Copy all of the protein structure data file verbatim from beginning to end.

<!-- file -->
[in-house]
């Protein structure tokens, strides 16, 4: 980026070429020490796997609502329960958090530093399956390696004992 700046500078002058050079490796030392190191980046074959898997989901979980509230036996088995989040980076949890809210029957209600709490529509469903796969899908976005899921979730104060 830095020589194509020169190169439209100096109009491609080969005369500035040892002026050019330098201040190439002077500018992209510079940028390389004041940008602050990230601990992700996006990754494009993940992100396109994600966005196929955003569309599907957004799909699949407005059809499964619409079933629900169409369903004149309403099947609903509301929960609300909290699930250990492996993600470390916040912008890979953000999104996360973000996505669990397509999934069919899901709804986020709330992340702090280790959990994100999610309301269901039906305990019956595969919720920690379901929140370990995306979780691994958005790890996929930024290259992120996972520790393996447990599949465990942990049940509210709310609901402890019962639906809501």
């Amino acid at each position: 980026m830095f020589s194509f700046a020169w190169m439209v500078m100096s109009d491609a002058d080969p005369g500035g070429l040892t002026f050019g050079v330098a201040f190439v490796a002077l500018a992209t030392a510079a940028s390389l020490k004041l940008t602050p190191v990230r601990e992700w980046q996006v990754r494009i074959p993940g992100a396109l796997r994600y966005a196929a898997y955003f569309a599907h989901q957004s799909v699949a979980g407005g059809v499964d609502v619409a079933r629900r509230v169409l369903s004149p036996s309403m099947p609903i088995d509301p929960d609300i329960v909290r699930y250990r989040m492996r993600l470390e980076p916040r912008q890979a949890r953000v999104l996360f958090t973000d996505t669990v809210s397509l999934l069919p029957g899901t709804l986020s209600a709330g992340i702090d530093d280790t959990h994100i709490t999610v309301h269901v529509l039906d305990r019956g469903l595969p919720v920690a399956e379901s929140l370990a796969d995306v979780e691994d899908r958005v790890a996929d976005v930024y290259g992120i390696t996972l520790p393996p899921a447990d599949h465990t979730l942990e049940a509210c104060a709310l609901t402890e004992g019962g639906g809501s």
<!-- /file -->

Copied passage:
[in-house]
């Protein structure tokens, strides 16, 4: 980026070429020490796997609502329960958090530093399956390696004992 700046500078002058050079490796030392190191980046074959898997989901979980509230036996088995989040980076949890809210029957209600709490529509469903796969899908976005899921979730104060 830095020589194509020169190169439209100096109009491609080969005369500035040892002026050019330098201040190439002077500018992209510079940028390389004041940008602050990230601990992700996006990754494009993940992100396109994600966005196929955003569309599907957004799909699949407005059809499964619409079933629900169409369903004149309403099947609903509301929960609300909290699930250990492996993600470390916040912008890979953000999104996360973000996505669990397509999934069919899901709804986020709330992340702090280790959990994100999610309301269901039906305990019956595969919720920690379901929140370990995306979780691994958005790890996929930024290259992120996972520790393996447990599949465990942990049940509210709310609901402890019962639906809501």
């Amino acid at each position: 980026m830095f020589s194509f700046a020169w190169m439209v500078m100096s109009d491609a002058d080969p005369g500035g070429l040892t002026f050019g050079v330098a201040f190439v490796a002077l500018a992209t030392a510079a940028s390389l020490k004041l940008t602050p190191v990230r601990e992700w980046q996006v990754r494009i074959p993940g992100a396109l796997r994600y966005a196929a898997y955003f569309a599907h989901q957004s799909v699949a979980g407005g059809v499964d609502v619409a079933r629900r509230v169409l369903s004149p036996s309403m099947p609903i088995d509301p929960d609300i329960v909290r699930y250990r989040m492996r993600l470390e980076p916040r912008q890979a949890r953000v999104l996360f958090t973000d996505t669990v809210s397509l999934l069919p029957g899901t709804l986020s209600a709330g992340i702090d530093d280790t959990h994100i709490t999610v309301h269901v529509l039906d305990r019956g469903l595969p919720v920690a399956e379901s929140l370990a796969d995306v979780e691994d899908r958005v790890a996929d976005v930024y290259g992120i390696t996972l520790p393996p899921a447990d599949h465990t979730l942990e049940a509210c104060a709310l609901t402890e004992g019962g639906g809501s």